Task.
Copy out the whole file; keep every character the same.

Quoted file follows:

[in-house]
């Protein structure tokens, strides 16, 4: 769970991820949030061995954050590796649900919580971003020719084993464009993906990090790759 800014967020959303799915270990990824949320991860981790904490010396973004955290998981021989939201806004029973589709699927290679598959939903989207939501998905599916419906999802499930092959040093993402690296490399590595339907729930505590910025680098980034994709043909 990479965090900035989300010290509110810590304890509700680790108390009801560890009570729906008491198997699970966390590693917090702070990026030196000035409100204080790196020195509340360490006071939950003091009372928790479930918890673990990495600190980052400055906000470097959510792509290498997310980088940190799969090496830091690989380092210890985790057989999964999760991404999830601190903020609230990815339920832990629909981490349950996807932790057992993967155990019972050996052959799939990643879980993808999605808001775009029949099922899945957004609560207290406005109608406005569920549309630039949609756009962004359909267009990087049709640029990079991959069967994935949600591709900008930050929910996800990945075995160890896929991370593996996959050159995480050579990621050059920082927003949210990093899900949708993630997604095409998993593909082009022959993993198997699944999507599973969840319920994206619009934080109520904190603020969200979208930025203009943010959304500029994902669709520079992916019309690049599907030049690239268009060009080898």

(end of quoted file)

[in-house]
């Protein structure tokens, strides 16, 4: 769970991820949030061995954050590796649900919580971003020719084993464009993906990090790759 800014967020959303799915270990990824949320991860981790904490010396973004955290998981021989939201806004029973589709699927290679598959939903989207939501998905599916419906999802499930092959040093993402690296490399590595339907729930505590910025680098980034994709043909 990479965090900035989300010290509110810590304890509700680790108390009801560890009570729906008491198997699970966390590693917090702070990026030196000035409100204080790196020195509340360490006071939950003091009372928790479930918890673990990495600190980052400055906000470097959510792509290498997310980088940190799969090496830091690989380092210890985790057989999964999760991404999830601190903020609230990815339920832990629909981490349950996807932790057992993967155990019972050996052959799939990643879980993808999605808001775009029949099922899945957004609560207290406005109608406005569920549309630039949609756009962004359909267009990087049709640029990079991959069967994935949600591709900008930050929910996800990945075995160890896929991370593996996959050159995480050579990621050059920082927003949210990093899900949708993630997604095409998993593909082009022959993993198997699944999507599973969840319920994206619009934080109520904190603020969200979208930025203009943010959304500029994902669709520079992916019309690049599907030049690239268009060009080898």